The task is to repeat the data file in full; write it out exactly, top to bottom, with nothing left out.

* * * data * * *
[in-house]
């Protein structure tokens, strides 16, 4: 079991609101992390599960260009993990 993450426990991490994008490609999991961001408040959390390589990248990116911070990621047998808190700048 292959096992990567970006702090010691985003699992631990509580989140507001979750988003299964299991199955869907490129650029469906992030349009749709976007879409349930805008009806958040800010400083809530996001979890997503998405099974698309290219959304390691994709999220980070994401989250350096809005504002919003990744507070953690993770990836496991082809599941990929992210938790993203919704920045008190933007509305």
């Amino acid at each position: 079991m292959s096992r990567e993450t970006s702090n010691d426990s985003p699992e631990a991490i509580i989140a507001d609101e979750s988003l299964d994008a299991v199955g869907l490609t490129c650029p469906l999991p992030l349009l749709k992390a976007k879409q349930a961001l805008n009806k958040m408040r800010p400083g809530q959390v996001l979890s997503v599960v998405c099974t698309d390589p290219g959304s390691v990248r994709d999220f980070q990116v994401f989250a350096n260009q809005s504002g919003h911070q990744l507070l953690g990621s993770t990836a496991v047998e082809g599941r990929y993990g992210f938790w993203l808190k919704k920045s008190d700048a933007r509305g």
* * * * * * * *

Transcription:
[in-house]
């Protein structure tokens, strides 16, 4: 079991609101992390599960260009993990 993450426990991490994008490609999991961001408040959390390589990248990116911070990621047998808190700048 292959096992990567970006702090010691985003699992631990509580989140507001979750988003299964299991199955869907490129650029469906992030349009749709976007879409349930805008009806958040800010400083809530996001979890997503998405099974698309290219959304390691994709999220980070994401989250350096809005504002919003990744507070953690993770990836496991082809599941990929992210938790993203919704920045008190933007509305």
């Amino acid at each position: 079991m292959s096992r990567e993450t970006s702090n010691d426990s985003p699992e631990a991490i509580i989140a507001d609101e979750s988003l299964d994008a299991v199955g869907l490609t490129c650029p469906l999991p992030l349009l749709k992390a976007k879409q349930a961001l805008n009806k958040m408040r800010p400083g809530q959390v996001l979890s997503v599960v998405c099974t698309d390589p290219g959304s390691v990248r994709d999220f980070q990116v994401f989250a350096n260009q809005s504002g919003h911070q990744l507070l953690g990621s993770t990836a496991v047998e082809g599941r990929y993990g992210f938790w993203l808190k919704k920045s008190d700048a933007r509305g």